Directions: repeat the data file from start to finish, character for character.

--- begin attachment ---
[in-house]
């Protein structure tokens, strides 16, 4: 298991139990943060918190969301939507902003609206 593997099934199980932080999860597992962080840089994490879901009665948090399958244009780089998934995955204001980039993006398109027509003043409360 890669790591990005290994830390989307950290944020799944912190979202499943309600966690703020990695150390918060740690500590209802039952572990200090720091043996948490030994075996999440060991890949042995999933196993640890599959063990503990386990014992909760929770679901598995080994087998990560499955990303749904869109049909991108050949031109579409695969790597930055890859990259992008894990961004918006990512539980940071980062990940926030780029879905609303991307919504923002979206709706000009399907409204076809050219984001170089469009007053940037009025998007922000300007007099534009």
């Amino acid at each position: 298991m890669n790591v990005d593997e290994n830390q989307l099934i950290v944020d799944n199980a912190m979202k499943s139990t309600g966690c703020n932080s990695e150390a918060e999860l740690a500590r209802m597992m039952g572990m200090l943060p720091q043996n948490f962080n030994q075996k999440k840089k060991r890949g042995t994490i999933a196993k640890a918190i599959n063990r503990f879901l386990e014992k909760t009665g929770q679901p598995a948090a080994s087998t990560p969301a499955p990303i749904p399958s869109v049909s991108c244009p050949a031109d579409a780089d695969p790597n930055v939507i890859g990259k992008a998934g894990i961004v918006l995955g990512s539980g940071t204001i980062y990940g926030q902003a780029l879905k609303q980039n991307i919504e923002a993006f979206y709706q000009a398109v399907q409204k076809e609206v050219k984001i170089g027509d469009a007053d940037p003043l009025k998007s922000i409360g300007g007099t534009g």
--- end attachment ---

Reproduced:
[in-house]
């Protein structure tokens, strides 16, 4: 298991139990943060918190969301939507902003609206 593997099934199980932080999860597992962080840089994490879901009665948090399958244009780089998934995955204001980039993006398109027509003043409360 890669790591990005290994830390989307950290944020799944912190979202499943309600966690703020990695150390918060740690500590209802039952572990200090720091043996948490030994075996999440060991890949042995999933196993640890599959063990503990386990014992909760929770679901598995080994087998990560499955990303749904869109049909991108050949031109579409695969790597930055890859990259992008894990961004918006990512539980940071980062990940926030780029879905609303991307919504923002979206709706000009399907409204076809050219984001170089469009007053940037009025998007922000300007007099534009």
């Amino acid at each position: 298991m890669n790591v990005d593997e290994n830390q989307l099934i950290v944020d799944n199980a912190m979202k499943s139990t309600g966690c703020n932080s990695e150390a918060e999860l740690a500590r209802m597992m039952g572990m200090l943060p720091q043996n948490f962080n030994q075996k999440k840089k060991r890949g042995t994490i999933a196993k640890a918190i599959n063990r503990f879901l386990e014992k909760t009665g929770q679901p598995a948090a080994s087998t990560p969301a499955p990303i749904p399958s869109v049909s991108c244009p050949a031109d579409a780089d695969p790597n930055v939507i890859g990259k992008a998934g894990i961004v918006l995955g990512s539980g940071t204001i980062y990940g926030q902003a780029l879905k609303q980039n991307i919504e923002a993006f979206y709706q000009a398109v399907q409204k076809e609206v050219k984001i170089g027509d469009a007053d940037p003043l009025k998007s922000i409360g300007g007099t534009g």